- Places to nest – Provide at least two nesting places: Mature Trees • Meadow or Prairie • Nesting Box • Wetland • Cave • Host Plants for Caterpillars • Dead Trees or Snags • Dense Shrubs or a Thicket • Water Garden or Pond • Burrow
- Sustainable Gardening – Engage in at least two of the sustainable gardening techniques below:
Conserve soil and water: Riparian Buffer • Capture Rain Water from Roof • Xeriscape (water-wise landscaping) • Drip or Soaker Hose for Irrigation • Limit Water Use • Reduce Erosion (i.e. ground cover, terraces) • Use Mulch • Rain Garden
Control Exotic Species: Practice Integrated Pest Management • Remove Non-Native Plants and Animals • Use Native Plants • Reduce Lawn Areas
Organic Practices: Eliminate Chemical Pesticides • Eliminate Chemical Fertilizers • Compost
Please check out the National Wildlife Federation website to find out how to garden for wildlife and a lot of other important information about preserving wildlife habitat.
Next time you harvest your vegetables, pick up fruit from your trees or collect seeds for next year’s planting don’t forget to thank your diligent worker bees. Since 80% of the pollination is done by insects, welcome them in your garden and make sure they feel comfortable. Please, please, please don’t use insecticides, since they have catastrophic effects on bee communities. Plant flowers rich in nectar to entice flying insects – good examples are honeysuckle, garden phlox, marigolds, geraniums, roses, holyhocks (see photo), dahlias, sedums, roses, beebalm, raspberries, and mint.
If you want butterflies to come to your garden make sure you have butterfly bush (there is a reason it was given that name). If you want the butterflies to stay in your garden plant fennel and dill to provide them with a home (butterflies lay eggs on the seed heads of these herbs).
Just in case you haven’t seen it up close, here is a picture of how insects help with cross-pollination. Yeap, that’s actually pollen.
Bees are essential if you have fruit trees, since with a few exceptions they depend on cross pollination (mostly done by flying insects) to bear fruit. Some trees, like sour cherries and the “Conference” pear tree variety, are self-fertile. Most apple trees are not: they need pollen from a different apple tree, or even a different variety of apple tree to bear fruit.
Also, keep in mind that for plants that have male and female flowers on different plants, such as holly, melons, cucumbers, and squash, for instance, the bees are essential for pollination. If you have only one holly plant in your garden, of if you have two plants that are both male or female, you will never see the familiar berries, which are produced by the female plant. As a rule of thumb, one male holly for four female hollies is a good proportion, and they need to be in close proximity (less than 30 feet).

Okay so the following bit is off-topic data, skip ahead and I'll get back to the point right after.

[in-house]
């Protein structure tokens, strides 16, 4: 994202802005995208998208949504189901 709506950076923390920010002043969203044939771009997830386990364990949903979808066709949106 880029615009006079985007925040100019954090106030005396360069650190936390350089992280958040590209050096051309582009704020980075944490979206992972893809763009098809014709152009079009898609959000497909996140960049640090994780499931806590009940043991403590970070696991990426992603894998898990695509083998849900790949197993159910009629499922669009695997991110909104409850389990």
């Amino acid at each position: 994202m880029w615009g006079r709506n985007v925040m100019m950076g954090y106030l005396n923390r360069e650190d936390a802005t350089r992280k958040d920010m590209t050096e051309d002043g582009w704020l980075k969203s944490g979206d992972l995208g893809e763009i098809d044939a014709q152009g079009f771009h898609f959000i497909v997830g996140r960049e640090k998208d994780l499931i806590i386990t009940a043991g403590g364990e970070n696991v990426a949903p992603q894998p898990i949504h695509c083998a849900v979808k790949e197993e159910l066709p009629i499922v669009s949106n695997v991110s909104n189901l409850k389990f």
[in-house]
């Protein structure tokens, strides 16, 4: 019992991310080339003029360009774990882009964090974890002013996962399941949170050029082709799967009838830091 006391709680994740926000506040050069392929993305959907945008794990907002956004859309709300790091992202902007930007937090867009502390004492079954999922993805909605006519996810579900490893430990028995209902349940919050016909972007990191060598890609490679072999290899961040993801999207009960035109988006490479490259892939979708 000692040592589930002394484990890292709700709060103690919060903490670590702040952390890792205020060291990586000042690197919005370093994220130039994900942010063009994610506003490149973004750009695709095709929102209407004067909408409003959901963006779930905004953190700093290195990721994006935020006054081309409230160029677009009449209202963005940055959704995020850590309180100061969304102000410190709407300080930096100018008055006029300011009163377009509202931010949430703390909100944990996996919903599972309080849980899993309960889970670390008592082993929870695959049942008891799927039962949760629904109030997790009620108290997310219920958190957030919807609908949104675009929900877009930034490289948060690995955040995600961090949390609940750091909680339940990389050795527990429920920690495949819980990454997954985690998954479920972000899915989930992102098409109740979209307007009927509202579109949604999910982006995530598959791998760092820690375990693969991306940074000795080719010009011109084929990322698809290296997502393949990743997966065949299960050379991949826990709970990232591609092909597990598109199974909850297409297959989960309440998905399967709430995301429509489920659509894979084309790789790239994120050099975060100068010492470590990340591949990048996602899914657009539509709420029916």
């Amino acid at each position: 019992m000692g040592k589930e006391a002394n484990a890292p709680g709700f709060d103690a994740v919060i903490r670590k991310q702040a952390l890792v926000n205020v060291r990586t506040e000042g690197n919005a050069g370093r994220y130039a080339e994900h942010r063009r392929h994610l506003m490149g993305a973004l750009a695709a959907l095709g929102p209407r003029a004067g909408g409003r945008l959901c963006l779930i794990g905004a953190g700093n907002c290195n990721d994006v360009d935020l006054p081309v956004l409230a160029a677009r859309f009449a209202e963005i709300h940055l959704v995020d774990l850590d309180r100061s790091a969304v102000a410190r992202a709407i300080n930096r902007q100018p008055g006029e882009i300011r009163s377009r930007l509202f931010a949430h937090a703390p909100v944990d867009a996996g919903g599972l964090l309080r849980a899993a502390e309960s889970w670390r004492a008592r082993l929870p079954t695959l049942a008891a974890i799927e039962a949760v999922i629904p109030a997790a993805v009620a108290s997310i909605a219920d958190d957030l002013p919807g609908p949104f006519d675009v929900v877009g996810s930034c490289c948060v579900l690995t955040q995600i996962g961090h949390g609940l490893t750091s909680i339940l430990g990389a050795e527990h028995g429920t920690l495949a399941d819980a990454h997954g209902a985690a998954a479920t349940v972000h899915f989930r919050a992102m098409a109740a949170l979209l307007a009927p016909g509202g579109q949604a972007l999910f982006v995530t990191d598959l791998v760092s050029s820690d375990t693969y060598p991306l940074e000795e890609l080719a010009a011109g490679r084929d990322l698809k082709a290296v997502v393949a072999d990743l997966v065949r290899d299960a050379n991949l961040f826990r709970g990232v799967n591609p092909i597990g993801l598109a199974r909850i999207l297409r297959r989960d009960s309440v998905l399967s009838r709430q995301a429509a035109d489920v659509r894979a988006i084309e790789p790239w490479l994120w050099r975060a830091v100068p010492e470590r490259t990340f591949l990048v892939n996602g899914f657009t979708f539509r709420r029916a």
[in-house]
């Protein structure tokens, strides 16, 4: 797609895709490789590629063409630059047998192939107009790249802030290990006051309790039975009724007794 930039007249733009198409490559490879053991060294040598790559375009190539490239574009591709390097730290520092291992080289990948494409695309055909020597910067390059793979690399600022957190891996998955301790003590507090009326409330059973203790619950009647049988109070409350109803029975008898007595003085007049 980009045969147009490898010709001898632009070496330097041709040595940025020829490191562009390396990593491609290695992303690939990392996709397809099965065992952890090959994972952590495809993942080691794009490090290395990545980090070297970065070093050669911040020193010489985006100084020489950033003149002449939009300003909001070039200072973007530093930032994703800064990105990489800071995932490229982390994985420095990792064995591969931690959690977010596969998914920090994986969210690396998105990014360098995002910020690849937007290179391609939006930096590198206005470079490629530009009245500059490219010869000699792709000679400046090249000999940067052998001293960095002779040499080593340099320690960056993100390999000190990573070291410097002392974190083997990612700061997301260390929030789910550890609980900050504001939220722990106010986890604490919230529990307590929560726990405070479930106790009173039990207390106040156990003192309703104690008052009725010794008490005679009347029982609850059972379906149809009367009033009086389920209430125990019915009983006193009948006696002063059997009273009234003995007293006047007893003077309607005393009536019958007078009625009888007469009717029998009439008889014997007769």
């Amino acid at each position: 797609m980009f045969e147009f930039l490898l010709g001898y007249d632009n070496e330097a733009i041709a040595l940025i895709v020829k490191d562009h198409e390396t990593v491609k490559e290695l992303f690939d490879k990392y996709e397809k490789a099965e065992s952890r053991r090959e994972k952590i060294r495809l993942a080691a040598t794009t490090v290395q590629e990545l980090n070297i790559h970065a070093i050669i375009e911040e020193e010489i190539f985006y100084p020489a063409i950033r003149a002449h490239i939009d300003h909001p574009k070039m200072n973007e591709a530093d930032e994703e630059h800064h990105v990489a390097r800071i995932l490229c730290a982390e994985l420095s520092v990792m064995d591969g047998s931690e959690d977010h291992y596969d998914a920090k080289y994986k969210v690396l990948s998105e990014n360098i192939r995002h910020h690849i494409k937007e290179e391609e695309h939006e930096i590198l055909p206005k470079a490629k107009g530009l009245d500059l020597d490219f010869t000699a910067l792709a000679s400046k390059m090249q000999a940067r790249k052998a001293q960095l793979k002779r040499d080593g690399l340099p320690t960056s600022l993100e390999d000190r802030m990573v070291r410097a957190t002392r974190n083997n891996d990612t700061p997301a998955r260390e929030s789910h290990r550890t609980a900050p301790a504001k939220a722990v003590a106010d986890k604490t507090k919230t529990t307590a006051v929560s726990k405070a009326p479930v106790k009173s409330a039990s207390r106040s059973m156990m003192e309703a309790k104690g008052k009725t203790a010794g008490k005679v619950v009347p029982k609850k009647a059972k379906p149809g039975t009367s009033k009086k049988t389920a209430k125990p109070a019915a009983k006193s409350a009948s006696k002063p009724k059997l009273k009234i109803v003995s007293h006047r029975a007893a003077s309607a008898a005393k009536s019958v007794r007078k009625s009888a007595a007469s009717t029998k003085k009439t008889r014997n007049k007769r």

Some plants, such as tomatoes and peppers, are self pollinating, but they still benefit from the assistance of bees in cross pollination.
All in all, please remember that a lush, thriving, fertile and abundant garden is all-a-buzz. If bees and butterflies come to your garden, pat yourself on the back. You will see a bountiful harvest in the fall.
If your garden is a lush, thriving environment, you are sure to receive some winged visitors, some of which may choose to stay and build their nests next to yours. If you would like to attract more of them, provide them with what they need: food, shelter and water.
A bird bath is an old time favorite and greatly enjoyed by your fine feathered friends during sunny summer days. If you have tall mature trees in your yard, you will notice nests being built and rebuilt every year.
As far as food goes, there are lots of flowers that provide an abundance of food for goldfinches, doves, robins, sparrows, cardinal birds and even a woodpecker or two. Ornamental grasses, crab apples, flowering dogwood, goldenrod, thistle, roses, zinnias, cosmos, echinacea, sunflowers, black eyed susans and rudbeckia are just a few examples.
Honeysuckle, morning glory, azalea, lantana, and butterfly bush will attract humming birds.
Make sure to provide high calorie food for the birds in winter, when their resources are scarce and their metabolic needs are higher.